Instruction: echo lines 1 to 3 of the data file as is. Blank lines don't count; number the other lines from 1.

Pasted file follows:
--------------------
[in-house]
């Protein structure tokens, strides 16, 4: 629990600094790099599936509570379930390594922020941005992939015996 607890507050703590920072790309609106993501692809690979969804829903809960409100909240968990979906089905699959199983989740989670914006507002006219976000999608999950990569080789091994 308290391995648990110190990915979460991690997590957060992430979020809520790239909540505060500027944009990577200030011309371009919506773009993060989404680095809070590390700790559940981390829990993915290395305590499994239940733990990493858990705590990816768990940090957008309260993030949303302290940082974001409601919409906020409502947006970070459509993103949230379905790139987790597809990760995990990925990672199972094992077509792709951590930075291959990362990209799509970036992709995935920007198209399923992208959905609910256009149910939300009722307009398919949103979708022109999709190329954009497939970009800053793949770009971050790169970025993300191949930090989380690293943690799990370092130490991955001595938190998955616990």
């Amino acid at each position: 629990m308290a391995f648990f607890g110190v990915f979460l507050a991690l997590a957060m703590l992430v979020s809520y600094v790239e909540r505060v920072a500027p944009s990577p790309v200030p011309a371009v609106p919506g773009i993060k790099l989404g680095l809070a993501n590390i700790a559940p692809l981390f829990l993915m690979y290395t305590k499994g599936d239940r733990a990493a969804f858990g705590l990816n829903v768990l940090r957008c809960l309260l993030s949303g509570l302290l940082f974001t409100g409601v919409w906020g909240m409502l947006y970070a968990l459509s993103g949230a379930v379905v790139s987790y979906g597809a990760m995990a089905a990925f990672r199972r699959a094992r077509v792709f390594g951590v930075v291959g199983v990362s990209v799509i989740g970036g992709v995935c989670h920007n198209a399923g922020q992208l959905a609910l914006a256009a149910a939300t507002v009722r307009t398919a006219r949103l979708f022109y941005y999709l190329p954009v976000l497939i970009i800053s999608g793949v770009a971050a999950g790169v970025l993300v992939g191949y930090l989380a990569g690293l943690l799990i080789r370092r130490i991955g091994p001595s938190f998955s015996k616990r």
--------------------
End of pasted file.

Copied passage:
[in-house]
């Protein structure tokens, strides 16, 4: 629990600094790099599936509570379930390594922020941005992939015996 607890507050703590920072790309609106993501692809690979969804829903809960409100909240968990979906089905699959199983989740989670914006507002006219976000999608999950990569080789091994 308290391995648990110190990915979460991690997590957060992430979020809520790239909540505060500027944009990577200030011309371009919506773009993060989404680095809070590390700790559940981390829990993915290395305590499994239940733990990493858990705590990816768990940090957008309260993030949303302290940082974001409601919409906020409502947006970070459509993103949230379905790139987790597809990760995990990925990672199972094992077509792709951590930075291959990362990209799509970036992709995935920007198209399923992208959905609910256009149910939300009722307009398919949103979708022109999709190329954009497939970009800053793949770009971050790169970025993300191949930090989380690293943690799990370092130490991955001595938190998955616990």
């Amino acid at each position: 629990m308290a391995f648990f607890g110190v990915f979460l507050a991690l997590a957060m703590l992430v979020s809520y600094v790239e909540r505060v920072a500027p944009s990577p790309v200030p011309a371009v609106p919506g773009i993060k790099l989404g680095l809070a993501n590390i700790a559940p692809l981390f829990l993915m690979y290395t305590k499994g599936d239940r733990a990493a969804f858990g705590l990816n829903v768990l940090r957008c809960l309260l993030s949303g509570l302290l940082f974001t409100g409601v919409w906020g909240m409502l947006y970070a968990l459509s993103g949230a379930v379905v790139s987790y979906g597809a990760m995990a089905a990925f990672r199972r699959a094992r077509v792709f390594g951590v930075v291959g199983v990362s990209v799509i989740g970036g992709v995935c989670h920007n198209a399923g922020q992208l959905a609910l914006a256009a149910a939300t507002v009722r307009t398919a006219r949103l979708f022109y941005y999709l190329p954009v976000l497939i970009i800053s999608g793949v770009a971050a999950g790169v970025l993300v992939g191949y930090l989380a990569g690293l943690l799990i080789r370092r130490i991955g091994p001595s938190f998955s015996k616990r």